Guest Post: Bryce Edwards has an agenda


via ODT


I’m not usually one to call out political commentators, but the disingenuous line run over the weekend?by Otago University Political Professor Bryce Edwards regarding electoral finance is disgraceful and should be corrected.

On the front page of Saturday’s Weekend Herald, under a story headlined ?Loophole: Nat Donors Stay Secret? Mr Edwards uses the term “laundering” to describe the process of the National Party giving large donations from the central party coffers to particular candidates just before the election. ?

The biff is that donations made to parties, as opposed to candidates, have a higher threshold ($1,500 vs $15,000) before they are required to be publicly disclosed. The justification for the higher amount applicable to parties is presumably that it is much harder (or more expensive) to have a potential undue influence on a party, than an individual candidate.

I have some experience in electoral law, having advised individual candidates from the Greens through to National and have some experience in how political fundraising works.*

?Laundering??is the process of transforming the proceeds of crime into ostensibly legitimate money or other assets. The Herald and Mr Edwards use the term to imply what the?National?Party?has done is wrong. In reality the money would relate to the various fundraisers hosted by each?individual electorate (think cake stalls and social gatherings) subsequently donated to the candidate for his or her campaign after they are selected. How is that in anyway?illegitimate, unethical or counter to the spirit of the Electoral Act?

Mr Edwards described this as ‘laundering’ on the basis that donations made to parties have a higher disclosure threshold. But that?s the law – instead of criticing the Electoral Act framework, he takes a cheap shot at one of the parties following it!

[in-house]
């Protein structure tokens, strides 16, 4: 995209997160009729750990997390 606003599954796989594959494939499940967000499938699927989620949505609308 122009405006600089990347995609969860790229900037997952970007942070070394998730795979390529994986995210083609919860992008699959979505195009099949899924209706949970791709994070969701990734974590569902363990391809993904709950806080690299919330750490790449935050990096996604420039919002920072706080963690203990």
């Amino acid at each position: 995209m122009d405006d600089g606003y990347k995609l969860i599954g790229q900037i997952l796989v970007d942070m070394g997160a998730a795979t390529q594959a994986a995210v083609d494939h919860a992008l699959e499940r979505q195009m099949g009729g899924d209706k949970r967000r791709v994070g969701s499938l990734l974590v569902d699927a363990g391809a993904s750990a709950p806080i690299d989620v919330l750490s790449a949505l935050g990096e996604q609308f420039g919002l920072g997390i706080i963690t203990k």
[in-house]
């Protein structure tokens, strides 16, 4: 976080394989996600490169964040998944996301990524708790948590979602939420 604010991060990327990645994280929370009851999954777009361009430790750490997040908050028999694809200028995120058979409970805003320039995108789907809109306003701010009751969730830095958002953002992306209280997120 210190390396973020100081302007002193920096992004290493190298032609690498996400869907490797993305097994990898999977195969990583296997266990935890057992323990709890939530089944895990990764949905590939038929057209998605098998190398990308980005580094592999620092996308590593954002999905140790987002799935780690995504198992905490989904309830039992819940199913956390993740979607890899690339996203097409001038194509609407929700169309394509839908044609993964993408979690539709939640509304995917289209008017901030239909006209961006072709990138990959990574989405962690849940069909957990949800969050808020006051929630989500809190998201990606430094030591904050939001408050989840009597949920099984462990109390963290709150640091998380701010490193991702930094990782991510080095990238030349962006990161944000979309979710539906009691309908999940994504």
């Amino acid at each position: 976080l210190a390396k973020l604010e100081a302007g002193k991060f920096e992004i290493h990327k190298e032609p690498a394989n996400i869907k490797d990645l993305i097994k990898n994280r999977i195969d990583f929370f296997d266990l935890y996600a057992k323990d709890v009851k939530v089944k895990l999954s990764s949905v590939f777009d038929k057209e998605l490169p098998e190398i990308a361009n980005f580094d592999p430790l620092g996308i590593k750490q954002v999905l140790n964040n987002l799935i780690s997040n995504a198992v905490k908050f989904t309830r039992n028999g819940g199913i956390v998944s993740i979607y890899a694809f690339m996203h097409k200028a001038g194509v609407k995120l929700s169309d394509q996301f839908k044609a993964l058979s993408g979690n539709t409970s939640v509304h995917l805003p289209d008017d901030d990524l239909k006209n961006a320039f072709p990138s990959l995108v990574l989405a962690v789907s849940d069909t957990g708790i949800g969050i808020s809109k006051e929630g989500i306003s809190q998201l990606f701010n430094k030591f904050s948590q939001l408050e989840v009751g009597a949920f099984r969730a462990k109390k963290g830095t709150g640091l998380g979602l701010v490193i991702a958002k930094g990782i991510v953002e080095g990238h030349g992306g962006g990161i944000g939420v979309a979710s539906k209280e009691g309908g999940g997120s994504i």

Mr Edwards’ comments suggest a severe political bias in other ways.? Not a single mention is made of the Labour Party and its process of channeling political donations through its co-opted unions. That is a far more offensive practice. ? National Party donors choosing to donate to the party (rather than waiting for the last few months before the election to donate to the candidate once they are chosen) are quite legitimately subject to a higher threshold before they need to disclose the support publicly.? In comparison, donors to the Labour Party can completely avoid disclosure no matter the amount by donating to a union, knowing that there is a high probability that the money will be forwarded to the Labour Party and/or spent supporting Labour?s campaign.

Further, (and the Herald doesn’t cover this) if a donation is made to a political party with an expectation or understanding that it is to be passed on to a particular candidate, the party would be what the Electoral Act terms a ?transmitter?. That rules out precisely what Mr Edwards is alleging ? that candidate donations are being deliberately funnelled through the Party.

Saturday?s comments from Bryce Edwards are partisan, alarmist, and either misinformed or mischievous for someone who is an apparent expert.? He should apologise to the National Party, or be identified by the Herald as someone untrustworthy for independent political comment.


– Southern Barristor

* For the purposes of disclosure I am not acting for any politician, party, nor am I a current member of any party.